What is more surprising, however, is that at the larger end of the headcount spectrum, US firms compete closely with UK firms, with very similar ratios of around 10.5:1. Look more closely, however, and it is clear that these are the global firms – those that have invested much more strongly in BD in recent years to support their growing footprints. ‘They are seeing the value of BD in terms of its impact on revenue and reputation,’ says Williams. ‘US firms were historically stronger on the PR and comms side, but they are now investing in BD to balance that.’
At the other end of the scale, those US firms with the smallest headcounts tend to be the white-shoe New York firms. These are the firms, McClune argues, that are less likely to be focused on international expansion and whose investment tends to still focus on marcomms – as in, media communications and PR. Growth in BD here remains more limited.
In terms of the size of firms, it also seems little coincidence that the smallest headcounts can be ascribed to the smallest firms with perhaps fewer investment opportunities or less desire to seize those that arise. Expansion (and growth in BD) is less important when you have a strong niche or boutique operation.
However, Williams doesn’t think that larger firms will necessarily always have a proportionally higher headcount. With more investment in underlying systems and infrastructure, she thinks that larger firms are achieving efficiencies whereby they may need fewer people in a relative sense – they can achieve economies of scale.
Simmons adds that headcounts may also range due to different regional demands. ‘Factors can include the level of market development,’ she says. ‘You need more resource in an investment phase – and of course local market practice (for example, some places are more pitch-heavy than others, some require more frequent client events, etc.)’
There are, of course, limitations to this kind of data. We would have loved to have broken down the ratios more deeply, exploring how exactly firms split their investment between marketing, BD and communications, and then again how each of those elements are defined.
But as Simmons says, this varies widely from firm to firm. What one firm would put into the remit of BD, another will ascribe to marketing or communications, and vice versa. And then there are the people that are embedded into specific practice areas or smaller offices, whose work encompasses a wide range of both BD and communications activities. Variety doesn’t make for an easy analysis.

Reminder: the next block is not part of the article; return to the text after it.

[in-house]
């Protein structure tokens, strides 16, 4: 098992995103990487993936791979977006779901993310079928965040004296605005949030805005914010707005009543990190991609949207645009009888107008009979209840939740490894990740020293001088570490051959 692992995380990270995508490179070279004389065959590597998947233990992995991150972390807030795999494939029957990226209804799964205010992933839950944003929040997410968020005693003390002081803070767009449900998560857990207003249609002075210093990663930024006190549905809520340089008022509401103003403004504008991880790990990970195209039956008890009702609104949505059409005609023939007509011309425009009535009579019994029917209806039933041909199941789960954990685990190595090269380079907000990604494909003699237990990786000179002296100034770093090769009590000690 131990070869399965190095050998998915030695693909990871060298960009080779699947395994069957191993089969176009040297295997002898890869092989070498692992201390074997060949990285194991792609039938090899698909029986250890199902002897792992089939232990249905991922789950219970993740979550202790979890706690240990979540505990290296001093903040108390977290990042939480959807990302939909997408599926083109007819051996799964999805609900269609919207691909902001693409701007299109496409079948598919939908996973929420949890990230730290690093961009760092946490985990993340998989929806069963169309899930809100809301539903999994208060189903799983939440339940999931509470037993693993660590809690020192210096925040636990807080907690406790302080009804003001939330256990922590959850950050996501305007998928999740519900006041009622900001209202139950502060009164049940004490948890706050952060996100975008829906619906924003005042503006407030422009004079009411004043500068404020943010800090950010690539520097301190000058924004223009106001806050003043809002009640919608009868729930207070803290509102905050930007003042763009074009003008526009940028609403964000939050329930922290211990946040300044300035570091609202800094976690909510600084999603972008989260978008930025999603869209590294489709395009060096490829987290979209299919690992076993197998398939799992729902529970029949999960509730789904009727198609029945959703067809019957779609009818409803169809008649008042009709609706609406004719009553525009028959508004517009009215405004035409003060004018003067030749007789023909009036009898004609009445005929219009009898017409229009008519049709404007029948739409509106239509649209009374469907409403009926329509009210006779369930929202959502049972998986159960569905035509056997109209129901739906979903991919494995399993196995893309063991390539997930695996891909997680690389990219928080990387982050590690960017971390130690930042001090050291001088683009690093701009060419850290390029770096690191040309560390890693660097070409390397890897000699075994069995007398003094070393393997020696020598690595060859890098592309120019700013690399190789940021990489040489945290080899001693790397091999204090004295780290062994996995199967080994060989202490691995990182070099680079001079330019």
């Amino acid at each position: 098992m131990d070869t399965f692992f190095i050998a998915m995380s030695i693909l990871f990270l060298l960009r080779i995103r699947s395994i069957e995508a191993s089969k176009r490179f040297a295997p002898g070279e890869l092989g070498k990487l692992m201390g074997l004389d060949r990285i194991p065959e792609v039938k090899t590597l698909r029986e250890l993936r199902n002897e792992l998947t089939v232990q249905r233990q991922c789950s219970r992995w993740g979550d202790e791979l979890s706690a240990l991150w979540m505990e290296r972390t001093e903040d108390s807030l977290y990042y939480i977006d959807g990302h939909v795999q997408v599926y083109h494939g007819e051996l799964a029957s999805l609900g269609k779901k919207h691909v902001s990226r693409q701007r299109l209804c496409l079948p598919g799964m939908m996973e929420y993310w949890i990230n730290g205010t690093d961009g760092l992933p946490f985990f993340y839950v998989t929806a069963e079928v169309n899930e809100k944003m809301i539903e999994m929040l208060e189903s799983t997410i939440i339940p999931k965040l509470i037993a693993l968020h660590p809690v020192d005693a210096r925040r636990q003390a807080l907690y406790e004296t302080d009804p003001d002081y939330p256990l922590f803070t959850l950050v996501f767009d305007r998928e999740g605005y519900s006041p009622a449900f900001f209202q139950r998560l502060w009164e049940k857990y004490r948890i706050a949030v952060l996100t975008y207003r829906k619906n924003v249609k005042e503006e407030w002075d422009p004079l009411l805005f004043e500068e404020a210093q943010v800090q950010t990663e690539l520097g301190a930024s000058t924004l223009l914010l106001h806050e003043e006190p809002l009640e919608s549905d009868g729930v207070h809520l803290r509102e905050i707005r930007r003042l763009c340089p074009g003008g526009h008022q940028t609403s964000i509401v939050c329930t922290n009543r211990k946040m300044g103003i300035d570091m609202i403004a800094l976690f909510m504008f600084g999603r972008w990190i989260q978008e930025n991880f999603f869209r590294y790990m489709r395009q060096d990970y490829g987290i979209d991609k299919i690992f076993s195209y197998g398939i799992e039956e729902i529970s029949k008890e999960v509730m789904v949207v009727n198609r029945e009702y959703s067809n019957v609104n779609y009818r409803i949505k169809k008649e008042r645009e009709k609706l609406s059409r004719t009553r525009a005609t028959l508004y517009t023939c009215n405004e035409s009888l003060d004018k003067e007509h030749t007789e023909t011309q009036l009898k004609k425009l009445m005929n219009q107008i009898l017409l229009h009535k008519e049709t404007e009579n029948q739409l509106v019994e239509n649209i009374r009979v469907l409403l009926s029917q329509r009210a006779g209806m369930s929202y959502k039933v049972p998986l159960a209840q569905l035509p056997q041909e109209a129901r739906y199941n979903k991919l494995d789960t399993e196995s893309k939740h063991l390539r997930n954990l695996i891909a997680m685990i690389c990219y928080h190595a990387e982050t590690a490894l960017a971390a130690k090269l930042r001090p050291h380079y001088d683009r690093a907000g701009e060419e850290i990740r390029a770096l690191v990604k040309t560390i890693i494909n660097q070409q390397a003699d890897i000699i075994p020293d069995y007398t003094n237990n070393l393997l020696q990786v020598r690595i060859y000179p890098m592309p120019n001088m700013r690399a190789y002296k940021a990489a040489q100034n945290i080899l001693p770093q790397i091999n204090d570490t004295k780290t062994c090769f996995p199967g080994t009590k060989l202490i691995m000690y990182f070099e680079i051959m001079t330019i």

But having said that, we have been able to use these ratios to draw some interesting and, hopefully, helpful conclusions. If there is a key area that seems to make a difference to headcount in marketing/BD/communications functions, it is BD. Those firms that tend to have higher headcounts are those – whether based in the UK or US – that have global ambitions. These, understandably, are also typically the larger firms that have invested in BD.
Those with smaller headcounts tend to be the smaller firms, with, it could be argued, different aspirations. Global expansion – and the resourcing to go with it – may not be of critical importance. Likewise, these firms are not so beholden to resource the varying marketing needs of many different regions.
In the long term, these ratios may change. Investment in technology and infrastructure may make a difference to how law firms resource all their functions. Likewise, external markets may change significantly enough to change strategic priorities.
But what we have seen is that many firms have grown massively in recent years – expansion that we don’t think could have been achieved without what is shown by these ratios: significant investment in the growth of the marketing and BD function. It’s not just that the right skills help firms physically expand their footprint, but that they help build a firm’s brand reputation too, enabling them to cement that growth.
For that reason, we think this investment will continue – as firms only increasingly realise the value that such teams have brought to those willing to build their marketing/BD and communications strength.